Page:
The cheetah was the cat of the hour at the sanctuary we visited last week. But just off to the side were two very different species of cat: the serval and the caracal. I had heard of them, but they never really came to mind when I thought about African wildlife. They are smaller and less flashy than the cheetah and the other big cats, and many people on the trip had never heard of them before.
|Serval at Cheetah Outreach.|
Turns out there are a bunch of cats in Africa that I never knew existed. Under the family Felidae, there are two subfamilies, Pantherinae and Felinae. We all know the cats in the relatively small Pantherinae family: the lion, tiger, leopard, jaguar, snow leopard, and clouded leopard. But Felinae includes many more genera, many of which are lesser-known. Sure, you'll find the cheetah and the cougar there. But you'll also find species and even entire genera of lesser-known small/medium sized cats that look like your average house cat's sibling but live wild in Africa. Here are a few:
African Golden Cat - Profelis aurata
The African golden cat is the only member of the genus Profelis but closely related to the caracal and serval. It is endemic to Central and West Africa rainforests. It is are generally golden colored, but ranges from reddish to grayish tones. There are two subspecies and they have different spot patterns. The African golden cat is extremely reclusive and generally nocturnal, and little is known about its behavior. It is regularly bred in captivity, but captive behavior is not thought to represent that in the wild. The genus is thought to be near threatened.
|African golden cat. http://cdn2.arkive.org/media/99/990FE63C-CD29-490A-AC49-E5AD49BCA721/Presentation.Large/African-golden-cat-female.jpg|
The black-footed cat is the smallest African cat, weighing about 4 pounds on average and no more than 5.5 pounds. It is in the genus Felis, which also contains the common domestic cat. The black-footed cat is endemic to the arid regions of southern African like the South African Karoo (which we visited en route to the Garden Route!). Like the African golden cat, it is not well studied because it is nocturnal and solitary, making it difficult to find. It is thought to be a vulnerable species. It is also adorable and looks like my cat Molly crossed with a tiny cheetah.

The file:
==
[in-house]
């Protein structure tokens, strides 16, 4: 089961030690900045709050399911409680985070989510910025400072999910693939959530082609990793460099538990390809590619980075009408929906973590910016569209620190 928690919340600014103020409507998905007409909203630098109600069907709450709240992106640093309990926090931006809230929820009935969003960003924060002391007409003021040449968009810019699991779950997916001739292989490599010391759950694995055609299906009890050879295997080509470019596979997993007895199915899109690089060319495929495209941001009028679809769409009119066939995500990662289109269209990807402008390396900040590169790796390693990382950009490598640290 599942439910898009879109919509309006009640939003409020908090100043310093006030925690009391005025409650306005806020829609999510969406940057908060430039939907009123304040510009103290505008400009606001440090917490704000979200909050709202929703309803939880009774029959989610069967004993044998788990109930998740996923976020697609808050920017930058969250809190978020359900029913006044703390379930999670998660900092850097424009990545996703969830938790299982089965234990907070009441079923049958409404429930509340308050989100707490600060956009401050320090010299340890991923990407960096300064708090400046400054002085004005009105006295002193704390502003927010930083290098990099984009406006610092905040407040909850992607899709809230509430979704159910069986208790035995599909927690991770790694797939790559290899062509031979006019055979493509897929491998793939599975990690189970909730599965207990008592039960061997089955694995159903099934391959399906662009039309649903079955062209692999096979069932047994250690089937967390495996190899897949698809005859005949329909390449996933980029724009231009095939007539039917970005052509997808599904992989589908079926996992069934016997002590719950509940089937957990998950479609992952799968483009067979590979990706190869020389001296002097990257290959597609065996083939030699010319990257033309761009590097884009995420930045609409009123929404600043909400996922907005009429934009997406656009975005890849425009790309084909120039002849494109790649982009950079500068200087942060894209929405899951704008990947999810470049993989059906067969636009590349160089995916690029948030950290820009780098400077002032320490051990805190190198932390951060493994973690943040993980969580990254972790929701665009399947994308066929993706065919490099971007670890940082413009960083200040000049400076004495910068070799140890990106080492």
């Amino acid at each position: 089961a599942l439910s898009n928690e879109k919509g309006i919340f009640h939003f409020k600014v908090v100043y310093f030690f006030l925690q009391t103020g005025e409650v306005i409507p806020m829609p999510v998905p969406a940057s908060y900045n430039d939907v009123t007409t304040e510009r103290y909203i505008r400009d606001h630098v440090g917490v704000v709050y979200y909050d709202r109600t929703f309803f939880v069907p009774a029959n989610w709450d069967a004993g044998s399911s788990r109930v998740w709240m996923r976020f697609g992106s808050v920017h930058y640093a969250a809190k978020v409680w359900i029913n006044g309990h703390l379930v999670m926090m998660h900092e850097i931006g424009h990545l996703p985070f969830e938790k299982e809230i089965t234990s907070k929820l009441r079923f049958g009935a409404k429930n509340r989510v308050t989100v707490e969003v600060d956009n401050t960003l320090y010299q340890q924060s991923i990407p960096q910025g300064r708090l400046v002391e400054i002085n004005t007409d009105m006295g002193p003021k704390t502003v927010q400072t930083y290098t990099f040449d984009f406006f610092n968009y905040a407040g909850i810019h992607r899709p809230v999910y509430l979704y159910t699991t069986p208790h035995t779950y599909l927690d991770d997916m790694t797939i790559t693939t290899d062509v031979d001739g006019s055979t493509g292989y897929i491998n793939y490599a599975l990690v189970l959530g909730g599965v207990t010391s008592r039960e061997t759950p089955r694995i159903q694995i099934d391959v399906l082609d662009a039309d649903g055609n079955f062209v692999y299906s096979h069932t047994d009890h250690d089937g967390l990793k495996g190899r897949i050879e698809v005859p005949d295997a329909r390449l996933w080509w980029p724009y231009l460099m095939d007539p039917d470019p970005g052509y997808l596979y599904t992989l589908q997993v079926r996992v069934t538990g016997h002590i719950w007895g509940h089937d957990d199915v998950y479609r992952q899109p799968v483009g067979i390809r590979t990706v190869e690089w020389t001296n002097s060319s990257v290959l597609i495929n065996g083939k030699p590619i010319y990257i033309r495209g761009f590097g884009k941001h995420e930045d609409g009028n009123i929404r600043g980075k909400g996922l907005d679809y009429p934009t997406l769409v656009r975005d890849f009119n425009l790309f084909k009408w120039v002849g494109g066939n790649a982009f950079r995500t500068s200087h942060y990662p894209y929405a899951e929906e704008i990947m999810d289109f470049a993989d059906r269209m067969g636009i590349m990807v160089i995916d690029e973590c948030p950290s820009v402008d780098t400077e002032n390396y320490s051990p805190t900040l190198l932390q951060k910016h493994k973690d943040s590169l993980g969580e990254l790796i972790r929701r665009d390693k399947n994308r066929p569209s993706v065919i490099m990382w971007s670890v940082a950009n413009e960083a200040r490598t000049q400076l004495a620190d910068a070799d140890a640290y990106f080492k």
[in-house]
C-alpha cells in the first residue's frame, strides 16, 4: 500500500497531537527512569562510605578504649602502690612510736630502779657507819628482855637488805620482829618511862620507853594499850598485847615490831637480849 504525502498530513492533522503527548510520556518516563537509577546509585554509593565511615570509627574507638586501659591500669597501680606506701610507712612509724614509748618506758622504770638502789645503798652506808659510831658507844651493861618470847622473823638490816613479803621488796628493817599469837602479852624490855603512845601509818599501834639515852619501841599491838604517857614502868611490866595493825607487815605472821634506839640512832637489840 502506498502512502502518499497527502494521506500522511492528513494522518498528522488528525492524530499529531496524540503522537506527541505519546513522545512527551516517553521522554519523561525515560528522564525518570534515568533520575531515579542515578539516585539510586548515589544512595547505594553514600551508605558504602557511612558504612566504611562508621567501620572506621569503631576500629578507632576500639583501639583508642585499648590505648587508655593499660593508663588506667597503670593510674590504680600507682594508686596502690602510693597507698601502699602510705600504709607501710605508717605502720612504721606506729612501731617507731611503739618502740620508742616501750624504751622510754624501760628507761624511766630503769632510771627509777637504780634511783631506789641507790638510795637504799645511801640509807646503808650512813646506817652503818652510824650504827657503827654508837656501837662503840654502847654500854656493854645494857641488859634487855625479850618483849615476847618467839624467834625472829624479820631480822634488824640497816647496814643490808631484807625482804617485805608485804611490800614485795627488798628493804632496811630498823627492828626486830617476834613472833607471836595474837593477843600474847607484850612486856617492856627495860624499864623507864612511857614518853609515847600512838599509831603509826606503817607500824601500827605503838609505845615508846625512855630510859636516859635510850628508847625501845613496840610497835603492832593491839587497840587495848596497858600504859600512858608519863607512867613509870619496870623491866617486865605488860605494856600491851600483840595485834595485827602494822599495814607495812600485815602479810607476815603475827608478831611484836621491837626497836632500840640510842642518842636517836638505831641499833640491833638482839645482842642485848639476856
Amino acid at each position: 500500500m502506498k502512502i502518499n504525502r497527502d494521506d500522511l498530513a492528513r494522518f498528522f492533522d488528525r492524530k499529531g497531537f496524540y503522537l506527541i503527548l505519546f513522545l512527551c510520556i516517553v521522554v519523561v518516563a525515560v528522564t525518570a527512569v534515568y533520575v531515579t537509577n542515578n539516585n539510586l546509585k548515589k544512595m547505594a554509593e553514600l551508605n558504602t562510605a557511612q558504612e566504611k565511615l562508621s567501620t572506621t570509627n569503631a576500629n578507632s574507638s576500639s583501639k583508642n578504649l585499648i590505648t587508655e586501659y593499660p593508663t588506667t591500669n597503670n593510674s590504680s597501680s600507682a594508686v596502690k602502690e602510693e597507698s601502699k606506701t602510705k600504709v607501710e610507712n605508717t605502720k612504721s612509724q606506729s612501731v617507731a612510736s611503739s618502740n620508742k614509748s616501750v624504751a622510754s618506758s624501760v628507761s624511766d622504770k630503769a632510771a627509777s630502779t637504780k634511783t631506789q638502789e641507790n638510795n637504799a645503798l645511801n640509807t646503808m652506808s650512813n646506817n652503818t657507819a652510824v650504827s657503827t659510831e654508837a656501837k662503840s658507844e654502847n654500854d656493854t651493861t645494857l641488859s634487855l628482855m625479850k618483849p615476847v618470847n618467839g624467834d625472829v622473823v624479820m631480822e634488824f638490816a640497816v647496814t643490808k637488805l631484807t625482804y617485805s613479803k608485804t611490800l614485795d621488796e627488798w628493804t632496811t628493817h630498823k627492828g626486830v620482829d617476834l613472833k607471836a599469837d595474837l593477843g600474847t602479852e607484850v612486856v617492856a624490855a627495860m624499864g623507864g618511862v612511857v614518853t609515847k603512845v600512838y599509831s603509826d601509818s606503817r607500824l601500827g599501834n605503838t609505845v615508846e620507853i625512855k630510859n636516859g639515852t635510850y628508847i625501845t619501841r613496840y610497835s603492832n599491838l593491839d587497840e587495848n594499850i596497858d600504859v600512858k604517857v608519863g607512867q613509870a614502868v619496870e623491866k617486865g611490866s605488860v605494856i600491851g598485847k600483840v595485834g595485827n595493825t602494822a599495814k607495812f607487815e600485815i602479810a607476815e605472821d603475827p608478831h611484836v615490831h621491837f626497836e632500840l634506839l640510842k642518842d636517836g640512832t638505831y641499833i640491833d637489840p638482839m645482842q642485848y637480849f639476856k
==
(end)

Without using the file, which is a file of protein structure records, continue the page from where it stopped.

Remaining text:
|A black-footed cat raised in captivity. http://kalaharidreamdotcom.files.wordpress.com/2011/08/41.jpg|
Wildcat - Felis silvestris
I always thought the term "wildcat" was used to differentiate domestic cats from wild ones. But no, it turns out there is an actual species colloquially known as the wildcat. There are 22 recognized subspecies as of 2005, and there are spread throughout Europe, Asia, and Africa. The most common African subspecies are Felis lybica, found across Africa north of the Sahel, and Felis cafra, found all over Africa south of the Sahel. They are very similar; both are called African wildcats, are small, and look rather, well, cat-like in appearance. This similarity makes sense because genetic, archaeological, and morphological evidence suggest that the housecat was domesticated from the African wildcat in the Fertile Crescent region of Asia 9,000-10,000 years ago. Wildcats of all subspecies regularly interbreed with domestic cats across their ranges.
|African wildcat. http://newsimg.bbc.co.uk/media/images/40019000/jpg/_40019771_wildcat_science_203.jpg|